John and the rest of my CTQ compadres, First, I’d like to thank you for all the support. It was an awesome experience, and as the only current classroom teacher to be a featured speaker, I had the honor of expressing the passions that so many of us feel every day with the corporate testing […]
John and the rest of my CTQ compadres,
First, I’d like to thank you for all the support. It was an awesome experience, and as the only current classroom teacher to be a featured speaker, I had the honor of expressing the passions that so many of us feel every day with the corporate testing system. Also, I salute you all at the Center for Teaching Quality retreat this week. All those great minds under one roof must be churning out awesome ideas by the bundles. I’ll have to read back on the #ctqretreat on Twitter to follow up on what’s been happening. Believe it or not, I’m at another Common Core training conference, where they’re discussing implementation for pilots in New York City.
While this feels different in some respects, it still has the same view for someone who’s been doing this now for a few years. The 90 or so participants could have been working with each other on creating things and working across schools to discuss this Moses-on-Mt-Sinai document called the Common Core State Standards. I know I discuss this fairly often, but, with the recent events in Washington, DC and New York, I had to further reflect on the work happening in Carrboro, NC.
In times like these, it’s dangerous for a band of teachers from across the country to come together and set a realistic vision for what future schools should look like and laying the bricks for how to get there. Teachers have been rather vocal on the instructional “sea change” lately, and that’s awesome. Despite the limitations of policies like NCLB/RTT, the expanding gap in opportunity for our children most in-need, and the obfuscation of our ever-growing education system, teachers still manage to find ways to solve problems and find answers where there were none. Clusters of people working on everything from curriculum maps that address their students to innovating in the classroom pop up almost every week.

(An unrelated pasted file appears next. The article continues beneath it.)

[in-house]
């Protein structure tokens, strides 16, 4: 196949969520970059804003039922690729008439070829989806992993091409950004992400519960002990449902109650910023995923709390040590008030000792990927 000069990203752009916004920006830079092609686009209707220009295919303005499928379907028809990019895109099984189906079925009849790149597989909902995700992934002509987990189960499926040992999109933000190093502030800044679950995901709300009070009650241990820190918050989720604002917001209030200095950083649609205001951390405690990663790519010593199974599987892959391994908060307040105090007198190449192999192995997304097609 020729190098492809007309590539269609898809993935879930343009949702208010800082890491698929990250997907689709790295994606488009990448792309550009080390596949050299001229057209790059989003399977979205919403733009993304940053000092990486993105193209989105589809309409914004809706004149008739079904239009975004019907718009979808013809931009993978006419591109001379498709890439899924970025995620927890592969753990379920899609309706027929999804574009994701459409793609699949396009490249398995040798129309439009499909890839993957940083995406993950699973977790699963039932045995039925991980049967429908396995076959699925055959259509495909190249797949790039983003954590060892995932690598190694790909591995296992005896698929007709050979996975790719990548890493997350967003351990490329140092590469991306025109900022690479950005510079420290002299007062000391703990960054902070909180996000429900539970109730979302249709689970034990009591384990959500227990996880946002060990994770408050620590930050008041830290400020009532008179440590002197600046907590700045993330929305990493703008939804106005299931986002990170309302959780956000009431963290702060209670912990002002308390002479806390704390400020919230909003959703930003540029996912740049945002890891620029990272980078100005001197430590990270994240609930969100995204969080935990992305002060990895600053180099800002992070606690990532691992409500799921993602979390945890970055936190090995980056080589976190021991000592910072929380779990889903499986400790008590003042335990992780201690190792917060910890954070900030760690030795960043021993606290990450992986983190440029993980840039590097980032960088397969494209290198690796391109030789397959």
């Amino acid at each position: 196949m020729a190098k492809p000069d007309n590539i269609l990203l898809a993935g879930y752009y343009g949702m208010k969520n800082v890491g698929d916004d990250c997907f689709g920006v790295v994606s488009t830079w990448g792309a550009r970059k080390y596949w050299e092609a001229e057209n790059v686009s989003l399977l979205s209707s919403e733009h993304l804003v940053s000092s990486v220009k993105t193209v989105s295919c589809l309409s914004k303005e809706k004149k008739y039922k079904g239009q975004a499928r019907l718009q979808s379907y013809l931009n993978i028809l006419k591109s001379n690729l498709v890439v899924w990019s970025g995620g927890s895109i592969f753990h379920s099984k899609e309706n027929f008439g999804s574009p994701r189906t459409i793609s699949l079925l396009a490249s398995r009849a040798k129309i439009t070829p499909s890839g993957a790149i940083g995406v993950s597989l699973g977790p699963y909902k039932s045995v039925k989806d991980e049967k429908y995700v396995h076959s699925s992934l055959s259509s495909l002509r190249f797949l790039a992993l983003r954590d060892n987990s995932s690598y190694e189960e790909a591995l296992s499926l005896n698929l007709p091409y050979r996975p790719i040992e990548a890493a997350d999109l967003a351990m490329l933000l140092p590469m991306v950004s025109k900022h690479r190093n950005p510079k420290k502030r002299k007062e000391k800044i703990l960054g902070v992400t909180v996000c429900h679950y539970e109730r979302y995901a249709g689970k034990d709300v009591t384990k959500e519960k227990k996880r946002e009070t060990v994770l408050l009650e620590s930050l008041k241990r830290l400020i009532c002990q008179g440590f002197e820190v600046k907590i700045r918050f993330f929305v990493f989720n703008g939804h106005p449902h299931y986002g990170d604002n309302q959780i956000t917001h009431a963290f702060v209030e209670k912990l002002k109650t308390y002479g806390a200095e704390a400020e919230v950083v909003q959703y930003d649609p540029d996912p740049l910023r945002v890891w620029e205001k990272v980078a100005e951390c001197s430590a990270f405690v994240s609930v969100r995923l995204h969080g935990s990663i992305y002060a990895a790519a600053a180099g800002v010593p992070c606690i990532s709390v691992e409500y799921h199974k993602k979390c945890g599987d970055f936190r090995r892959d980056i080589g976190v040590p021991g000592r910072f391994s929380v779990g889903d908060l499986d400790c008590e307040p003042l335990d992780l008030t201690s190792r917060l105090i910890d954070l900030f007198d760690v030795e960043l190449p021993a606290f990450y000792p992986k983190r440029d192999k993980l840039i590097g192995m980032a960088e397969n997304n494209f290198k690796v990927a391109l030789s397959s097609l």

While some of these developments have truly floored me, we must remember one thing: we’re still contractors in the eyes of administration. I do believe that, as teachers, we should feel awesome for their work behind the scenes. Bill Zahner’s respected in his field for making Frank Gehry look like a genius, much the way that we’re going to make David Coleman and his Student Achievement Partners into heroes for education. Then, a dialogue between ClassroomSooth and Paul Gorski happened this past weekend that rattled that preconceived notion again: why should educators not have been at the forefront of developing those standards?
I’m pretty sure we could have freed up our schedules for something that critical.
For that matter, why is it the province of business leaders, government officials, and ivory tower (i.e. the ones who don’t work much with teachers) professors to tell teachers what they ought to teach in the classroom? Listening to people constantly drill into you the importance of these standards becomes a passive experience. Again, people who prefer to be considered professionals are stripped of their autonomy and initiative in too many ways. As you all have this retreat, I’d like you to keep in mind the role that we individually and collectively play in creating this new narrative where we’re not only building the school from a blueprint set to us.
We’re the ones who have to draw up the blueprint.
I’d like a little blue ink dust in my forearms, and I’m willing to roll up my sleeves. As I know most of you are.